Brunswick residents, who have been battling to stop a Bunnings Warehouse from being built in a residential area for nearly two years, have won. The Victorian Civil and Administrative Tribunal (VCAT) rejected the Bunnings proposal outright on April 8.
The development site is surrounded by more than 120 homes, mainly in apartment blocks. With operating hours of 6am to 10pm, and frequent delivery trucks, the development would have had an adverse impact on residents.
The proposed site is on a congested council road, which includes bike lanes and is a popular pedestrian route.
Bunnings Warehouses generate large amounts of traffic, including delivery trucks and trade vehicles. The design failed to incorporate a safe way to safely enter and leave the site on a congested road: vehicles would be propped up over the bike lanes and footpaths creating havoc for pedestrians and cyclists as well as local drivers.
Residents generally do want a say in shaping their community, but they get frustrated with the planning process. Too often, they are stacked in the favour of developers, especially those with deep pockets who can afford expensive barristers. This often leads them to become demoralised.
This victory shows that, with a well-organised campaign, it is possible to win.
There was a community outcry at the initial Bunnings proposal, in August 2020, with 538 residents submitting objections to Moreland City Council in the middle of lockdown.
Nic Maclellan of Brunswick Residents Network noted: “For many months in 2020-21, Moreland Council staff had engaged with the Bunnings developer, without addressing the fundamental flaws of their application – especially around impacts on neighbouring apartments and on traffic congestion.
“It was only after a massive community campaign and hundreds of objections that Council fully came on board, with councillors rejecting the permit application and Moreland hiring a barrister to contribute to the case before VCAT.”
More than 200 residents donated $44,000 to the residents’ VCAT case, with more than 50 residents becoming parties at VCAT.
While the developers engaged a QC for the 12-day long case, residents engaged two experts, and a planning advocate to argue on their behalf. It was money well spent, with the residents’ advocate winning most of the arguments.
The case was significant for several reasons.
Many apartment blocks are now being built in commercial zones and, typically, residents have fewer rights than those in residential zones. The Bunnings developer argued that residents in commercially-zoned properties just had to put up with terrible impacts. VCAT disagreed.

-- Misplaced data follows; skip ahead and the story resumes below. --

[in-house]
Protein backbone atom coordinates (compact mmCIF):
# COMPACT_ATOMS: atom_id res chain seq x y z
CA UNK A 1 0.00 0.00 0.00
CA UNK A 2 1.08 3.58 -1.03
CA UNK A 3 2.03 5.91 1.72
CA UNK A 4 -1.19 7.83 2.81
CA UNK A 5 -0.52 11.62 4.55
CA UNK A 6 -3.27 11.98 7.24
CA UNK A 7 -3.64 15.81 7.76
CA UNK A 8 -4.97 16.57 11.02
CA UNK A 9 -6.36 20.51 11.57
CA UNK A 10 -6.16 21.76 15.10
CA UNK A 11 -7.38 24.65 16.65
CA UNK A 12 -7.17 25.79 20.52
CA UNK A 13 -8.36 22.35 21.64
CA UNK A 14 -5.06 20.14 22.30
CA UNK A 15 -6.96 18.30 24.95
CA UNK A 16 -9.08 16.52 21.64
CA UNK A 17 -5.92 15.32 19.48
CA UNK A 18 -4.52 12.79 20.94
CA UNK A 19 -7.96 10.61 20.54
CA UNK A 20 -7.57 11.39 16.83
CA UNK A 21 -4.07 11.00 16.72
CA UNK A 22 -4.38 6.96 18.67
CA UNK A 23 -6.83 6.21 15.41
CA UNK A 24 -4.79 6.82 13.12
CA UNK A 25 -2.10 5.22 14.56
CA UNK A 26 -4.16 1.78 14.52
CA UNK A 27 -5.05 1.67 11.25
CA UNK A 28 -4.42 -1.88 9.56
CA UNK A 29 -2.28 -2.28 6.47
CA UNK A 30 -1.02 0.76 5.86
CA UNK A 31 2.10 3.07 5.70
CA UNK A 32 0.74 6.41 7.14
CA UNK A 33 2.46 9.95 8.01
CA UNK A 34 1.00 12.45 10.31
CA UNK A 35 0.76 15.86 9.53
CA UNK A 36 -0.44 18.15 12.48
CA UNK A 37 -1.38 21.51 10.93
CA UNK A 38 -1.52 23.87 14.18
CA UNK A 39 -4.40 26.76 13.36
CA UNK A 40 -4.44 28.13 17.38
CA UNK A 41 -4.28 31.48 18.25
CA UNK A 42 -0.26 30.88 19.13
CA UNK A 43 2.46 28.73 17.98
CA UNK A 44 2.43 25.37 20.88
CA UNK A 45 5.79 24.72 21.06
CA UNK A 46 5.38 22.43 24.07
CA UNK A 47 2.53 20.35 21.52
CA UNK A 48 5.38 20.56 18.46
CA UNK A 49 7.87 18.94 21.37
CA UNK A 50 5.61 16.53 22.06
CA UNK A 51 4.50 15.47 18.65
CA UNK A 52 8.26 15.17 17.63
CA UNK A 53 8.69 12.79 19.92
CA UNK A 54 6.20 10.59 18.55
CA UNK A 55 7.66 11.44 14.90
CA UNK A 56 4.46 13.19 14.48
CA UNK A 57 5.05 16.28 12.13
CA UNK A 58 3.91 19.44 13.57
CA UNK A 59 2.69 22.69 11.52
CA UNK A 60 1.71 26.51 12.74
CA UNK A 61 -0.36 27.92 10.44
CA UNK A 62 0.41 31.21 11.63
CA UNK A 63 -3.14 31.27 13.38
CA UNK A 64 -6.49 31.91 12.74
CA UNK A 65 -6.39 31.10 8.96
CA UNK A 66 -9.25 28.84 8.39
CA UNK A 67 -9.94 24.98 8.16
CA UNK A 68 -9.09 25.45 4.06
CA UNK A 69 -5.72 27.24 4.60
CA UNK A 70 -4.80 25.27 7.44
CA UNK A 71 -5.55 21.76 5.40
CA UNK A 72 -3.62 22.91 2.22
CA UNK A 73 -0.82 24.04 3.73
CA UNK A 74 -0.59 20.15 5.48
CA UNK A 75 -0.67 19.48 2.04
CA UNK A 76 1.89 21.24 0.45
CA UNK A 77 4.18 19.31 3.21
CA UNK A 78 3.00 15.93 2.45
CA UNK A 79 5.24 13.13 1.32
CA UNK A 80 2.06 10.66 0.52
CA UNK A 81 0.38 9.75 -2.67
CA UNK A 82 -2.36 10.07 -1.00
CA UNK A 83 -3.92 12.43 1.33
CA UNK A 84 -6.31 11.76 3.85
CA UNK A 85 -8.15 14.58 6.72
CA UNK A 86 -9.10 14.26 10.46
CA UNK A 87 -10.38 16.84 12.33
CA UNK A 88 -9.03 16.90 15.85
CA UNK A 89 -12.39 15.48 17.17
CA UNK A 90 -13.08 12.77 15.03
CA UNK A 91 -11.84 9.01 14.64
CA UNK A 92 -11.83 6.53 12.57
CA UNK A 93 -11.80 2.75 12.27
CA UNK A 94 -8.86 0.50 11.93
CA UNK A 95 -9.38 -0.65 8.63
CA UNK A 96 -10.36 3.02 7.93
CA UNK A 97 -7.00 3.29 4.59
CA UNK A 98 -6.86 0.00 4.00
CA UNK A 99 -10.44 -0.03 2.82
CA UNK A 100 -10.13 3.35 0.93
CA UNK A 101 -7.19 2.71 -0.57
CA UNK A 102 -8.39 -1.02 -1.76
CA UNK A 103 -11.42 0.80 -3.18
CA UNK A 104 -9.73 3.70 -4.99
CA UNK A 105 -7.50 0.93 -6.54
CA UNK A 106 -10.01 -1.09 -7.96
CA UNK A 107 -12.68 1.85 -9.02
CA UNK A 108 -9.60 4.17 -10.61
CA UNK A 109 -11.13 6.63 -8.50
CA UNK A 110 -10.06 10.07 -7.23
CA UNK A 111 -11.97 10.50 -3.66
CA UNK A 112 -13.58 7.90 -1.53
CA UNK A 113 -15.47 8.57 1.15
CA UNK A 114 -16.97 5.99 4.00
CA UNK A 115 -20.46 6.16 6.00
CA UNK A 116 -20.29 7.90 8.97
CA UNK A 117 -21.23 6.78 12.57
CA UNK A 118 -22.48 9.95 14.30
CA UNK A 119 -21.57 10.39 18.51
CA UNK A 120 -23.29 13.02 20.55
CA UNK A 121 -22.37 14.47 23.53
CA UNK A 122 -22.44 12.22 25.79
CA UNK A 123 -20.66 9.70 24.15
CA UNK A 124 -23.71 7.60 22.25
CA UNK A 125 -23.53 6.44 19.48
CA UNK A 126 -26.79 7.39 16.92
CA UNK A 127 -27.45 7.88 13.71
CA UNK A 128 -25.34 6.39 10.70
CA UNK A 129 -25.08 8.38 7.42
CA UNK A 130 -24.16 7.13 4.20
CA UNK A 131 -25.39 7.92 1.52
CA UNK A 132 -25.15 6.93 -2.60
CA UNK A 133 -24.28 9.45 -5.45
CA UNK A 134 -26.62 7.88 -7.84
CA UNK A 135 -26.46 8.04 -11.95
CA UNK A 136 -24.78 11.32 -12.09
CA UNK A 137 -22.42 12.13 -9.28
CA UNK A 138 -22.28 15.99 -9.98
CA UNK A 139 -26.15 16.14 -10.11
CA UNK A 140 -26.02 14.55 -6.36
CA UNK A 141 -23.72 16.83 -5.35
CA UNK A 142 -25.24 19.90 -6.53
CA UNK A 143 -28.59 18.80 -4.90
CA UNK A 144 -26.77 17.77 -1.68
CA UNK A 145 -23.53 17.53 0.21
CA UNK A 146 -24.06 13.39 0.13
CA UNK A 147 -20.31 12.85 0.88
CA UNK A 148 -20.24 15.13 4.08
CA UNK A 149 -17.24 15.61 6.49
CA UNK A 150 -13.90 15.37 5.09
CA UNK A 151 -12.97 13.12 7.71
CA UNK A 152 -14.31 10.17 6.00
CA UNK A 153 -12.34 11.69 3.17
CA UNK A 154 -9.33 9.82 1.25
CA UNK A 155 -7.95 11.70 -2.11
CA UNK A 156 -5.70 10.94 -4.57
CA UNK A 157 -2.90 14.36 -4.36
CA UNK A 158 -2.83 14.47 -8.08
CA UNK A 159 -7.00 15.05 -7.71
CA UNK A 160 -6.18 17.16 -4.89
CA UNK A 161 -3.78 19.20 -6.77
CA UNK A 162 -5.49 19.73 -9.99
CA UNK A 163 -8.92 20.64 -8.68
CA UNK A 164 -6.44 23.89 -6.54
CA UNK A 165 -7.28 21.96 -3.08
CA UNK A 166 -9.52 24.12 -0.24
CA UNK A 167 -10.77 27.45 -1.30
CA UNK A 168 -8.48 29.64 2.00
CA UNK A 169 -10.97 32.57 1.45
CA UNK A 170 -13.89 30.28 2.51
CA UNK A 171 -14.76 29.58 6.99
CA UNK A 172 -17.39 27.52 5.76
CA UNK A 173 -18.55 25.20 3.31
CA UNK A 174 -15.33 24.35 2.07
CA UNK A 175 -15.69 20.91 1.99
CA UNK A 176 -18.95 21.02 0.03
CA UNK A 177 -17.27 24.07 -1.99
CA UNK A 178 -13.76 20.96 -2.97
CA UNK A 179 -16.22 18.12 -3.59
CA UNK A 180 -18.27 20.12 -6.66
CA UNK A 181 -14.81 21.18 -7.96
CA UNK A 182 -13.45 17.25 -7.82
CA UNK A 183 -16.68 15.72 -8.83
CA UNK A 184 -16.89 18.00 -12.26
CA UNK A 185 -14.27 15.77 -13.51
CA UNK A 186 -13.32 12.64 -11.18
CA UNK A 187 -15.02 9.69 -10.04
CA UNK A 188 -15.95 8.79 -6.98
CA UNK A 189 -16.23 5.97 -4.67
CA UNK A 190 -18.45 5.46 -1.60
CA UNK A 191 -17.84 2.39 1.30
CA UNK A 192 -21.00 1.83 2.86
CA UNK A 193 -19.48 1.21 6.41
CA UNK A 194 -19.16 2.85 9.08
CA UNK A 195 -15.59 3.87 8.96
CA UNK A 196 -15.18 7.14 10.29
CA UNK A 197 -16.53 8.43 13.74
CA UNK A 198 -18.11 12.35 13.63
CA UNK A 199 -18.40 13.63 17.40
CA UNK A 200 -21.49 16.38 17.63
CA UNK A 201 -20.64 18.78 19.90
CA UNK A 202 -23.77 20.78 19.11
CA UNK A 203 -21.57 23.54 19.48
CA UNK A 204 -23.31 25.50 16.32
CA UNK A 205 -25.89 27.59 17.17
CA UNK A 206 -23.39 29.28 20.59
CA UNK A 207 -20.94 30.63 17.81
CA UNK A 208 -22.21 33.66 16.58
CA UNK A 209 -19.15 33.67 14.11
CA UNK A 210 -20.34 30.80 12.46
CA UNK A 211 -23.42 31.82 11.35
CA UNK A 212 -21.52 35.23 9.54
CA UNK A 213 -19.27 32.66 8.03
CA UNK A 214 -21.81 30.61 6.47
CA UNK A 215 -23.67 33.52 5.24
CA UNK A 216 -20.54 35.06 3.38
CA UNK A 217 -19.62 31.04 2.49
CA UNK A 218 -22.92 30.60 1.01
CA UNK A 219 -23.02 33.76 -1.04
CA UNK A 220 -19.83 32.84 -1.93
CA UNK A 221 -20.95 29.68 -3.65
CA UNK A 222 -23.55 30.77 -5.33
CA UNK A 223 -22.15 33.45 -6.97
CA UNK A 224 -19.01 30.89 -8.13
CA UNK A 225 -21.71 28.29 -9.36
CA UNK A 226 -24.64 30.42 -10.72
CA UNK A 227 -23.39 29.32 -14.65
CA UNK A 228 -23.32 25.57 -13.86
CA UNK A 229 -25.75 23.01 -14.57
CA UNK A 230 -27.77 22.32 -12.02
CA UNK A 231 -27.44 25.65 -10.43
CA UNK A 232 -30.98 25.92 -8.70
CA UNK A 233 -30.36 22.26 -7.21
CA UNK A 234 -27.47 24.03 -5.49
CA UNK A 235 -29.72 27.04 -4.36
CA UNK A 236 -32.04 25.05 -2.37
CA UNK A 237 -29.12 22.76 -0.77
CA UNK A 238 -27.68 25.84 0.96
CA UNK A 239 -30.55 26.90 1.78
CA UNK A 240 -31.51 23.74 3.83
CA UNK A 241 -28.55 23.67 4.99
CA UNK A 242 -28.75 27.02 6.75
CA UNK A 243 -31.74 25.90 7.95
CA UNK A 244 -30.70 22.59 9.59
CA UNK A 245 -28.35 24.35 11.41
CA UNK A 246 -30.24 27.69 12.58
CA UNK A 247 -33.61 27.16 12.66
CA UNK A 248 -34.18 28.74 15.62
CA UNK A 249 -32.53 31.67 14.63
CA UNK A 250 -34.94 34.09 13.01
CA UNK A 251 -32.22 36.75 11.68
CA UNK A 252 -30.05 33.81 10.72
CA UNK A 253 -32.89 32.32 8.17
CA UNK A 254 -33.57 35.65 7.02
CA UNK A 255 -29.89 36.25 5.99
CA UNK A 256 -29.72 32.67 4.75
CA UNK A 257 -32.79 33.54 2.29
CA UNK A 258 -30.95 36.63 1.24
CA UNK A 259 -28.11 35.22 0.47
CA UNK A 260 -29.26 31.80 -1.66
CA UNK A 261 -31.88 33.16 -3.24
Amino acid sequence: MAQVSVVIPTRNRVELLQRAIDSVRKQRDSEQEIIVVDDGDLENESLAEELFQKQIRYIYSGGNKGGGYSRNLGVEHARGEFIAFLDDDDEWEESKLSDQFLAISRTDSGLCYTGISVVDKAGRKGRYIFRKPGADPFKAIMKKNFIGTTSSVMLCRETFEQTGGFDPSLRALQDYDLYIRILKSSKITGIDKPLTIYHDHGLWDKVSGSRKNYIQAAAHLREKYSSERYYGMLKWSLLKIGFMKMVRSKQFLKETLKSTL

Neil Moreton, who represented many of the residents in an adjoining apartment block noted: “Bunnings wanted to locate the exit lane for its delivery trucks right next to our balconies. The noise would have been horrendous. VCAT agreed with us that this was completely unacceptable”.
Moreland City Council aims to reduce car use and increase walking, cycling and public transport. The Bunnings Warehouse would be a huge backward step. Pedestrian and cycling advocates also participated in the VCAT process.
Faith Hunter from Moreland Bicycle Users Group noted: “We are very happy to see VCAT’s decision affirming that the proposed Bunnings development at Glenlyon Road doesn’t strike the right balance with sustainable development and net community benefit.
“In particular VCAT has recognised the substantial negative impacts on the local transport networks, particularly pedestrian and cyclist networks. These impacts directly affect the ways in which families and others will choose to travel on a daily basis.”
Hunter also noted how the Bunnings development undermined residents’ desires to become more sustainable: “Residents in Moreland engaged in lengthy consultation processes over several years to help Moreland Council develop the Moreland Integrated Transport Strategy. This reflects their interest in and aspirations for increasing opportunities for active transport and mode shift.
“The VCAT decision affirms that developers cannot seek to make profits at the expense of local communities and their transport networks, either as they are now or as they plan for them to be in the future.”
[Andrea Bunting is the president of the Glenlyon Bunnings Action Group.]